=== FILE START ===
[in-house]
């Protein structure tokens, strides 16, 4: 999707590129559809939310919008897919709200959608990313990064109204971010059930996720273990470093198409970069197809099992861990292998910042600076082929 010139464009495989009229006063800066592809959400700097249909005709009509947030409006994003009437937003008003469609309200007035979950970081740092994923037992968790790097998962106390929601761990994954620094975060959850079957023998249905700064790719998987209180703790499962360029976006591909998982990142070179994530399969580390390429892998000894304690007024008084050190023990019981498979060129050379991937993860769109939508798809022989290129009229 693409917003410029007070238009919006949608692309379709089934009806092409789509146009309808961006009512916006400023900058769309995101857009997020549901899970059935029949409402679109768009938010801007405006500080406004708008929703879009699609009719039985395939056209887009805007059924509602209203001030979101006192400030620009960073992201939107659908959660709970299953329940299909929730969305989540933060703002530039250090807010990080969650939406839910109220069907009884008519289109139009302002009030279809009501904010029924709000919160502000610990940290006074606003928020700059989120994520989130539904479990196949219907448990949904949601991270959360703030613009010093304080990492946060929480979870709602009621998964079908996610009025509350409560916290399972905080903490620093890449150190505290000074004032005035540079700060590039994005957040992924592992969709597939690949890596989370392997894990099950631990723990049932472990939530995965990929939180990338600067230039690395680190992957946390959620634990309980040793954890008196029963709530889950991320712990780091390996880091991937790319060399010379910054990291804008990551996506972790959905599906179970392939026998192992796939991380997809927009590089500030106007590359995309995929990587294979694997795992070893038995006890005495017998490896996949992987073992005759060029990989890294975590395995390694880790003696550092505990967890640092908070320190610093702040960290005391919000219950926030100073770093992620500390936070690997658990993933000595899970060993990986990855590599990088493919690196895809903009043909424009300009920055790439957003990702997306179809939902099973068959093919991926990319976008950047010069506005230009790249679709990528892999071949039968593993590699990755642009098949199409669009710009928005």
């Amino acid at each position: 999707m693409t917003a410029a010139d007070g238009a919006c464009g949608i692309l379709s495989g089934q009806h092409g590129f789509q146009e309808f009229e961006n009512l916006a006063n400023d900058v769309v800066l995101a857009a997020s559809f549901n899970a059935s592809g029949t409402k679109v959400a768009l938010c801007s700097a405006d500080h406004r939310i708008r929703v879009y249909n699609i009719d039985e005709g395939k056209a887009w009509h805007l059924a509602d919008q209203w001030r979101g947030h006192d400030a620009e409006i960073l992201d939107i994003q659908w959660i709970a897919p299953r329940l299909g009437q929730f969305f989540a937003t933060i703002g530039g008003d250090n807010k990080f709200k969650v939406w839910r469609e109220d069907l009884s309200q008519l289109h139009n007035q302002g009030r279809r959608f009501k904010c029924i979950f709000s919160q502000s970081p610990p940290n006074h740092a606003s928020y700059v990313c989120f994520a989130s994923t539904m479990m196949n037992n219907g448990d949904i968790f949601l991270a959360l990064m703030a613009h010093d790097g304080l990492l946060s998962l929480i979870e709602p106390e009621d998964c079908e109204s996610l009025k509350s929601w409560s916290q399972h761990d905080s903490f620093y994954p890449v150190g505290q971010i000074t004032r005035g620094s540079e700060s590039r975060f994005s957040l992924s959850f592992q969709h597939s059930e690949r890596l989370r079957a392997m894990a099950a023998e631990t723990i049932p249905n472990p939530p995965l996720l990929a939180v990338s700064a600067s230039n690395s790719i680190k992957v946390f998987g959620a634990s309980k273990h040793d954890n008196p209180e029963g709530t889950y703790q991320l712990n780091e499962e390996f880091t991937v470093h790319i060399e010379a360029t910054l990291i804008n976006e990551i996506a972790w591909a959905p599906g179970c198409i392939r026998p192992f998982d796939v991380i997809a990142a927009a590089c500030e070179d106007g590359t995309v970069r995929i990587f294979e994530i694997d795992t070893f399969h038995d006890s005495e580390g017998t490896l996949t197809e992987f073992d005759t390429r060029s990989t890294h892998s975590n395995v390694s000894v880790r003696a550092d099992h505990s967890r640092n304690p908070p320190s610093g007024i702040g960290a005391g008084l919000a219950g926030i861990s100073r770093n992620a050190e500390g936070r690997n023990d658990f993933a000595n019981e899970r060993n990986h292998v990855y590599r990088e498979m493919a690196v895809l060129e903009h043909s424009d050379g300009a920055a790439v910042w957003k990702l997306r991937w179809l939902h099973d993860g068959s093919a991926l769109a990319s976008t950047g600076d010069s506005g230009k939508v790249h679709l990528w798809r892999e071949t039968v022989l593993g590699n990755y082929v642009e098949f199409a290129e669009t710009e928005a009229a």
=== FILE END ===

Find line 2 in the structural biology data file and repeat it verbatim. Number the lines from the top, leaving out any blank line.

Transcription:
């Protein structure tokens, strides 16, 4: 999707590129559809939310919008897919709200959608990313990064109204971010059930996720273990470093198409970069197809099992861990292998910042600076082929 010139464009495989009229006063800066592809959400700097249909005709009509947030409006994003009437937003008003469609309200007035979950970081740092994923037992968790790097998962106390929601761990994954620094975060959850079957023998249905700064790719998987209180703790499962360029976006591909998982990142070179994530399969580390390429892998000894304690007024008084050190023990019981498979060129050379991937993860769109939508798809022989290129009229 693409917003410029007070238009919006949608692309379709089934009806092409789509146009309808961006009512916006400023900058769309995101857009997020549901899970059935029949409402679109768009938010801007405006500080406004708008929703879009699609009719039985395939056209887009805007059924509602209203001030979101006192400030620009960073992201939107659908959660709970299953329940299909929730969305989540933060703002530039250090807010990080969650939406839910109220069907009884008519289109139009302002009030279809009501904010029924709000919160502000610990940290006074606003928020700059989120994520989130539904479990196949219907448990949904949601991270959360703030613009010093304080990492946060929480979870709602009621998964079908996610009025509350409560916290399972905080903490620093890449150190505290000074004032005035540079700060590039994005957040992924592992969709597939690949890596989370392997894990099950631990723990049932472990939530995965990929939180990338600067230039690395680190992957946390959620634990309980040793954890008196029963709530889950991320712990780091390996880091991937790319060399010379910054990291804008990551996506972790959905599906179970392939026998192992796939991380997809927009590089500030106007590359995309995929990587294979694997795992070893038995006890005495017998490896996949992987073992005759060029990989890294975590395995390694880790003696550092505990967890640092908070320190610093702040960290005391919000219950926030100073770093992620500390936070690997658990993933000595899970060993990986990855590599990088493919690196895809903009043909424009300009920055790439957003990702997306179809939902099973068959093919991926990319976008950047010069506005230009790249679709990528892999071949039968593993590699990755642009098949199409669009710009928005």